In 2007, the Ocean Way Fishing Company bought Copious BF 237 from Buckie, when the twin-rig whitefish trawler was renamed Ocean Way LK 207. Buckie Shipyard Ltd delivered the 24.3m steel-hulled Copious in 1996 for Ian and William MacKay of Sandsend.
Ocean Way was lost 20 miles east of Shetland in March 2017, when the five-man crew were safely recovered from the sea by Lerwick lifeboat.
As Ocean Challenge was being fitted out at Killybegs, Fairway II was sold to the Whalsay partnership of Edward Leask and Ben, David, Grant and Ian Irvine, and renamed Endurance LK 416, in February of this year.
LHD twin-rig fishing gear
The LHD net and wire stores supplied a full package of twin-rig hopper trawls, wires and chandlery to Ocean Challenge, thereby continuing the owners’ longstanding relationship with the Lerwick companies.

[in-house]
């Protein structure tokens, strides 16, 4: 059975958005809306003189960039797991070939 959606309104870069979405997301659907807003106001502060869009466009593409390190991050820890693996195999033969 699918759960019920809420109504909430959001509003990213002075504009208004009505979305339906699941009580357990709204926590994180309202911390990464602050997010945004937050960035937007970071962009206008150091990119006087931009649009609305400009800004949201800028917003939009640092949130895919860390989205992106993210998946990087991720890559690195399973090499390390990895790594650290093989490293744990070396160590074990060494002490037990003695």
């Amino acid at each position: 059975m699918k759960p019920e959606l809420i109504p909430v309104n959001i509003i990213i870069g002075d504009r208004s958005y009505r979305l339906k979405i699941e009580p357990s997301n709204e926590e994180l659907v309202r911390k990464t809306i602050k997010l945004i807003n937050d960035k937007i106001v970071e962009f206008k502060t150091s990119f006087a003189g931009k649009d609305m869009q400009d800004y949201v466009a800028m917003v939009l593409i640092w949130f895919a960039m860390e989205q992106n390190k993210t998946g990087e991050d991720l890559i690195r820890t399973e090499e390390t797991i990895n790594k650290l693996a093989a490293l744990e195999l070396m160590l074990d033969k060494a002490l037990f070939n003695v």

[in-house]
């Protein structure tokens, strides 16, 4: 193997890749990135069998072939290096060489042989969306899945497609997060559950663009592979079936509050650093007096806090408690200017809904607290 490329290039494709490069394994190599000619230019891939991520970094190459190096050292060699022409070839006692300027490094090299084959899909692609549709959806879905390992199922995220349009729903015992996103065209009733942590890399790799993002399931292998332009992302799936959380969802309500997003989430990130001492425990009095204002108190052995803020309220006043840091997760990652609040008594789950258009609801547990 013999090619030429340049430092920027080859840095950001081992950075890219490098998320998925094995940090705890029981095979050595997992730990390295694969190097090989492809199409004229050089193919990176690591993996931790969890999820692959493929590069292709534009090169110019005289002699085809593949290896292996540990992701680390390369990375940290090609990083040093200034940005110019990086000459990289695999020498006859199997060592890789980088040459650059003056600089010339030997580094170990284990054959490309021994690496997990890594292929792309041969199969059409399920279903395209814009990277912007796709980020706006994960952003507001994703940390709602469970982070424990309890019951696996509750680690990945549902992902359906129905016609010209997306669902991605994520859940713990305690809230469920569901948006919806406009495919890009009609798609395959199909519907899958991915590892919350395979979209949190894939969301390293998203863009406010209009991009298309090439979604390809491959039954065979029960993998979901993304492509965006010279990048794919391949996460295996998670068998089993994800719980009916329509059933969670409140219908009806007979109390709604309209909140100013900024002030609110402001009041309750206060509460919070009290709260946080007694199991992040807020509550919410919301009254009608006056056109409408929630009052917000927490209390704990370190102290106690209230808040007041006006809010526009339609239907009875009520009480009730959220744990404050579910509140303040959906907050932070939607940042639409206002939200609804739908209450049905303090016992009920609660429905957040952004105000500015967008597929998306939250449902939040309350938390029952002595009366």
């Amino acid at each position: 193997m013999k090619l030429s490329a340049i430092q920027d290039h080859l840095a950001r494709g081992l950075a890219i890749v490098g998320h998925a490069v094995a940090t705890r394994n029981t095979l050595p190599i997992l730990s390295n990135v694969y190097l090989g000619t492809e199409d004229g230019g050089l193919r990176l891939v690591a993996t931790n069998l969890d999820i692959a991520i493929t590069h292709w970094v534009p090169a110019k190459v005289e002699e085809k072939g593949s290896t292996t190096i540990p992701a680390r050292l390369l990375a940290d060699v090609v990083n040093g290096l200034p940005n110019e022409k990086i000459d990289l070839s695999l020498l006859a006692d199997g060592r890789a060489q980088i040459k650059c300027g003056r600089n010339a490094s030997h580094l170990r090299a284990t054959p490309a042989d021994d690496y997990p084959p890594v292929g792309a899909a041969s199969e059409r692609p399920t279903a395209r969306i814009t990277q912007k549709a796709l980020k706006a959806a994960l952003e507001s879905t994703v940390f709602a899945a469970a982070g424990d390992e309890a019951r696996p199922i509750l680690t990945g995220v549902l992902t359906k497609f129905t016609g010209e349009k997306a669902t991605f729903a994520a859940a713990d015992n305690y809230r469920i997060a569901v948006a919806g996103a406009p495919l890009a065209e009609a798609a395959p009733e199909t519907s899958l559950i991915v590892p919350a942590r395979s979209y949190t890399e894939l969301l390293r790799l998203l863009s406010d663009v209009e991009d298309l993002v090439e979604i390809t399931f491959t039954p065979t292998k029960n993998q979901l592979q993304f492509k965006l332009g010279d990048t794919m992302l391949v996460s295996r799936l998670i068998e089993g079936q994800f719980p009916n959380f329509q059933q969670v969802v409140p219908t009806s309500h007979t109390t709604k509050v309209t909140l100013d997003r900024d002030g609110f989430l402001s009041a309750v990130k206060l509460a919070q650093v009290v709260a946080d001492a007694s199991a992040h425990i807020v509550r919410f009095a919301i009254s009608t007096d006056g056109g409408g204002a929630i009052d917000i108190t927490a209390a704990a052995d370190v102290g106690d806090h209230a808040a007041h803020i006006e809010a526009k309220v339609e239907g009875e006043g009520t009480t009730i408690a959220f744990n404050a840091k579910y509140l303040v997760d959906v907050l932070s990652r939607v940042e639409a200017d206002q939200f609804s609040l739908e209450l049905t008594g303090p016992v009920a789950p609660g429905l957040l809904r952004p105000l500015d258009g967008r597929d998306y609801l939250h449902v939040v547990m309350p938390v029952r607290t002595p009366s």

Ocean Challenge is initially using twin-rig groundfish nets rigged on 150ft of 16in-diameter hoppers. With 160mm mesh in the top and lower sections, this trawl features a Dyneema headline and 8in deepwater floats.
Built to give low maintenance, Ocean Challenge’s nets incorporate three Magnet 7.2mm-diameter twine tearing strips and lace guards to ensure quick mending at sea.
LHD also supplied a full trawl chandlery package to Ocean Challenge, including Dyneema Gilson ropes, 5mm double Sicor high-tenacity codends and tunnels, and sweeplines, together with three 1,600m lengths of 24mm-diameter trawl wire.
Ocean Challenge is using a set of Thyborøn Type 12 1,100kg trawl doors and a 2,500t Thyborøn roller clump to spread the gear. Fifty-fathom sweeps are usually worked behind the trawl doors – longer when fishing in deeper water. From the doors, the standard sweeps are made up of 25 fathoms of 24mm-diameter wire and 25 fathoms of splits comprising 20mm mid-link ground chains and 18mm-diameter upper wires.
Resin deck coatings by PBP Services